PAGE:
AM: I initially never thought that I would talk about PrEP at all. It wasn't something I wanted to write about. Throughout my entire life [as an HIV-positive person], I have been conflicted about HIV-prevention stuff. It's constructed me as someone not to be, or someone to be scared of. So with PrEP, initially when it came out, I felt the same way. I was like: this isn't for me, and why aren't people talking about HIV criminalization or treatment access for people who already have HIV? But Maisonneuve reached out to me and asked me to write about it, and I eventually decided to, after being encouraged by a few people.

AO: I'm really taken by the piece's structure—part memoir, part journalism. How did it take shape?

AM: I guess I started thinking about the ways in which my life intersects with people who are using PrEP. Often I had stayed away from sleeping with [HIV-]negative men. And then I had started to more and more, as things have changed with medication treatment. And so I wrote a bunch of vignettes about how my life has intersected with PrEP in various different ways. The sex party was one of them, and dealing with people online was another very common one. And then I started sleeping with this guy who's on PrEP, which was confusing and bizarre to me.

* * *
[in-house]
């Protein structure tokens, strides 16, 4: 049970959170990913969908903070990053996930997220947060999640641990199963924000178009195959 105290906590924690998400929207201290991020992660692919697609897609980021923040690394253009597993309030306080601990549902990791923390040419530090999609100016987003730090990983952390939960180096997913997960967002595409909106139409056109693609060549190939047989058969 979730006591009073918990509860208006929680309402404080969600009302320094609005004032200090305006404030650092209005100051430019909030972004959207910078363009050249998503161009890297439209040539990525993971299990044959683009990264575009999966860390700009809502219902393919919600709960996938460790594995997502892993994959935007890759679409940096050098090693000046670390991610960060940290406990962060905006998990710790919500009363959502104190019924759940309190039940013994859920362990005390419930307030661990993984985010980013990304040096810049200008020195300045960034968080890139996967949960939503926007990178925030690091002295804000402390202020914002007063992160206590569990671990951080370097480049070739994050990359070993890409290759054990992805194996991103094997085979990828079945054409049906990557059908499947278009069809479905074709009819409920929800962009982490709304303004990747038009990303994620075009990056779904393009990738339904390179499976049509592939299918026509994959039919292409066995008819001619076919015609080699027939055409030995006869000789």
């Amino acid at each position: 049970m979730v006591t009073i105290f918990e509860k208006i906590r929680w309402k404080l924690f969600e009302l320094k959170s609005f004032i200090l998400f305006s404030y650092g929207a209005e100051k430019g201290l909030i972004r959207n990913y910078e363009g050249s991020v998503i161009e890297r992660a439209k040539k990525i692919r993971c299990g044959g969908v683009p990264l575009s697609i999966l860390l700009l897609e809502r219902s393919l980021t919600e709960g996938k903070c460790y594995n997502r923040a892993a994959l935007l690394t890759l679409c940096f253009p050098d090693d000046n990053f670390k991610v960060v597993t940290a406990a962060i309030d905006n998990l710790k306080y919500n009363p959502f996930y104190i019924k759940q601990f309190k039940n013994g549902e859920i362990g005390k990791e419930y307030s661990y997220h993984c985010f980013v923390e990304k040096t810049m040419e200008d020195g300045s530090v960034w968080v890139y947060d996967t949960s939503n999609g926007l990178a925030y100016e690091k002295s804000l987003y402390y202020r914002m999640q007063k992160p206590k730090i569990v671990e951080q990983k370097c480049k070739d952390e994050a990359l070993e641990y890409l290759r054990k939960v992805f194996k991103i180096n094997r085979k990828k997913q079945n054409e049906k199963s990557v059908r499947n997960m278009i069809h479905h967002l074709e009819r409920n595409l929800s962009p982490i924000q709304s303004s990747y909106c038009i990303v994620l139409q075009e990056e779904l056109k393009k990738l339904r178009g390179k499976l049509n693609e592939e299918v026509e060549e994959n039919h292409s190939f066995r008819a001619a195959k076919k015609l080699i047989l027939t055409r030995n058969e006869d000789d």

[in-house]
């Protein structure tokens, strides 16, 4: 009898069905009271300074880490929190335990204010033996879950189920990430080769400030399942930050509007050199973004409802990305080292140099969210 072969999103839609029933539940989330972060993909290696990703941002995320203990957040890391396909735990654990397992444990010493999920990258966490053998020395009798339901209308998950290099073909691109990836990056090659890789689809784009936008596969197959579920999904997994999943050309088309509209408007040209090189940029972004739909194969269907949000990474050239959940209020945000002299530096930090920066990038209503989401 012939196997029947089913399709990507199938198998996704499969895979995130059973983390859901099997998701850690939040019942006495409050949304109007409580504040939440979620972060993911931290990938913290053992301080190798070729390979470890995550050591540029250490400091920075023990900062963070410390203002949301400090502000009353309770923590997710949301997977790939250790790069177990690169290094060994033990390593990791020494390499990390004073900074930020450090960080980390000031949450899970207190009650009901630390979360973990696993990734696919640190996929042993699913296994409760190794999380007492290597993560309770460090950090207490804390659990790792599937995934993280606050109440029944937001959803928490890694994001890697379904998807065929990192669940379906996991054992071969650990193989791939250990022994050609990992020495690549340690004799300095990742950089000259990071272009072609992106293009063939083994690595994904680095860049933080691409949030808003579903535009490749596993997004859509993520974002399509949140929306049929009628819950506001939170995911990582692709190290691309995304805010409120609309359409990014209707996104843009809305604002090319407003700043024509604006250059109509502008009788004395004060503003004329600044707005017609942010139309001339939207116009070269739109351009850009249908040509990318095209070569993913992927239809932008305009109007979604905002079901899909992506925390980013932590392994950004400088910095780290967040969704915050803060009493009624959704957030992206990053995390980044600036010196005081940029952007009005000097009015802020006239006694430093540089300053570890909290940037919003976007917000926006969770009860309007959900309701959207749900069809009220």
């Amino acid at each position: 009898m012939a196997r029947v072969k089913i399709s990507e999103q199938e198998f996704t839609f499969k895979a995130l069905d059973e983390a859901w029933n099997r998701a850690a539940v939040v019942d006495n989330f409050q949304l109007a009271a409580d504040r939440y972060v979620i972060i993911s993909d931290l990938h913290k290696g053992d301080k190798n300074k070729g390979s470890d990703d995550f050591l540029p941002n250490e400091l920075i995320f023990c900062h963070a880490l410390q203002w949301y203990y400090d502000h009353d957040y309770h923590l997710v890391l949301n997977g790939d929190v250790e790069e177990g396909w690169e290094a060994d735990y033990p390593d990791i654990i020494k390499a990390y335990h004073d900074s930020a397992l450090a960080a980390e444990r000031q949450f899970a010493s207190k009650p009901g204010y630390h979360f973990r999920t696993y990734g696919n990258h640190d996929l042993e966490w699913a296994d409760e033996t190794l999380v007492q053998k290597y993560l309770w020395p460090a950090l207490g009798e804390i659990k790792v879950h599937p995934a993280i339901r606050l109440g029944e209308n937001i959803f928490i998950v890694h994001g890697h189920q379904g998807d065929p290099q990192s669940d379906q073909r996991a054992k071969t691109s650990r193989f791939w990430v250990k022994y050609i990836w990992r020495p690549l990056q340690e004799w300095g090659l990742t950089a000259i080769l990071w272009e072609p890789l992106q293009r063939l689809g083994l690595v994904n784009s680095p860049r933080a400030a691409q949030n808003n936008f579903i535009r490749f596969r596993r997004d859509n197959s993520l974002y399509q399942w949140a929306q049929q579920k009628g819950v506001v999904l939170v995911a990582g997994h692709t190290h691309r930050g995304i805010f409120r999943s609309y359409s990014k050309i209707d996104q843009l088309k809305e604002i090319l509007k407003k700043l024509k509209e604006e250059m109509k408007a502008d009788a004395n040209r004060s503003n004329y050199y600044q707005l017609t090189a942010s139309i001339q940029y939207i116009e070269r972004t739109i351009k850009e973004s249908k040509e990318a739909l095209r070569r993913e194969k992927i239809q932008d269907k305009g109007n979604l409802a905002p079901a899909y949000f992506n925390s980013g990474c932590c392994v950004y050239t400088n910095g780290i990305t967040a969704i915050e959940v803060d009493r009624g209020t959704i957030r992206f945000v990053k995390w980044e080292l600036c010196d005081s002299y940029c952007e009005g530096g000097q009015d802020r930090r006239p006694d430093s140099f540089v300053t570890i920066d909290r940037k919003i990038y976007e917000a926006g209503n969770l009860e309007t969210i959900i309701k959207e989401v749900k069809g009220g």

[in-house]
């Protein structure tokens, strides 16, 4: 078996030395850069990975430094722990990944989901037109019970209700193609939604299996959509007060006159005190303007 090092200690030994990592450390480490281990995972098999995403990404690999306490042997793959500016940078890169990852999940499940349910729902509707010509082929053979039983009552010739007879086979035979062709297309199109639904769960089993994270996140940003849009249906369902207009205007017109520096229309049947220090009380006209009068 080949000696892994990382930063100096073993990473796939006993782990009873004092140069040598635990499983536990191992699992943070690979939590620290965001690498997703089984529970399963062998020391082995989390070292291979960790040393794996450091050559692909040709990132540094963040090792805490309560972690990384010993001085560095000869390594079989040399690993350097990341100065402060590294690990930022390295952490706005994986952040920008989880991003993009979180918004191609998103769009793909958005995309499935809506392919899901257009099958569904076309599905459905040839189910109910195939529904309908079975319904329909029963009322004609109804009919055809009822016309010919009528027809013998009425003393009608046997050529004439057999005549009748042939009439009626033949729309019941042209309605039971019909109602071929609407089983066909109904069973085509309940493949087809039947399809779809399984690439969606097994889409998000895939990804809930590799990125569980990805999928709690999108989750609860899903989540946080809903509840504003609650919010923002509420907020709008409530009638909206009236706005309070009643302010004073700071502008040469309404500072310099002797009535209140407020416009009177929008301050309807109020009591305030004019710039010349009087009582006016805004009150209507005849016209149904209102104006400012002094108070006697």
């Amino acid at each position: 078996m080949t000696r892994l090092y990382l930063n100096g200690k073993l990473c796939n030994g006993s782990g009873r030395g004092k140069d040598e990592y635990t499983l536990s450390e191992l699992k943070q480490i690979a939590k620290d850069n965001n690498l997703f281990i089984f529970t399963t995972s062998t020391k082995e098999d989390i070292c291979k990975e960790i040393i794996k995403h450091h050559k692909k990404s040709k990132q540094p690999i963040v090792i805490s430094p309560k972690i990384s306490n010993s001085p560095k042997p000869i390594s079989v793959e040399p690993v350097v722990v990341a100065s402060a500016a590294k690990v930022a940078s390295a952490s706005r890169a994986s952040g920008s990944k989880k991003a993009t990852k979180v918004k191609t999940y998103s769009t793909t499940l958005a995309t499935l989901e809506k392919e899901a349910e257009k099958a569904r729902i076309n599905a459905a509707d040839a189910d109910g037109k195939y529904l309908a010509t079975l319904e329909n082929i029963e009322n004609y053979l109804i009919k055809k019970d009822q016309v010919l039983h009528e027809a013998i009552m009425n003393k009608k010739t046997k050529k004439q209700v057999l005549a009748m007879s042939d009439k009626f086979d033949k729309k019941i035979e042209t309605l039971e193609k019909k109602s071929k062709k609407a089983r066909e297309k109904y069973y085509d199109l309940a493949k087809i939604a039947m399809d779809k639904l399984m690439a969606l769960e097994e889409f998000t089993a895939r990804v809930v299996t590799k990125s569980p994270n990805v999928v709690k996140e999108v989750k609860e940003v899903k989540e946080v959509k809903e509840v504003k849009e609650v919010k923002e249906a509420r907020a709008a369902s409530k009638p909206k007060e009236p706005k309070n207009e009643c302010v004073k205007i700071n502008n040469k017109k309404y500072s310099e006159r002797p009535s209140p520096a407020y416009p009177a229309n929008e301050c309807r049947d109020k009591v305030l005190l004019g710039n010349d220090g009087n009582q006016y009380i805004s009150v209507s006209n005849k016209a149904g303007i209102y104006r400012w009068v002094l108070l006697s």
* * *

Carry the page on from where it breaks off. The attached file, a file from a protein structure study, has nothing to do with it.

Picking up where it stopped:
And so I realized that PrEP did impact on how my sexual life was organized—I just hadn't really acknowledged it. The piece was structured in a way to bring out those complexities. I wanted to talk about nuance and complexity where that hadn't been allowed to happen. It was just this dichotomy: either you're for PrEP or against PrEP. And if you're against PrEP, you hate gay men, you hate yourself, and you hate sex. I think it's much more complicated than that. I'm not against PrEP, but I wanted to have a conversation about it that had depth.

AO: The writing is so personal and yet in reading it, except for half a phrase, you would not know about the work you do day to day [as an academic researching HIV]. How much did that inform the piece?

AM: A lot of my work is about sexual autonomy and my whole dissertation is about HIV criminalization. I interviewed people who have been criminalized, who are now sex offenders, whose lives have totally been destroyed by the Canadian criminal justice system, all because they have HIV. It's very important to the piece.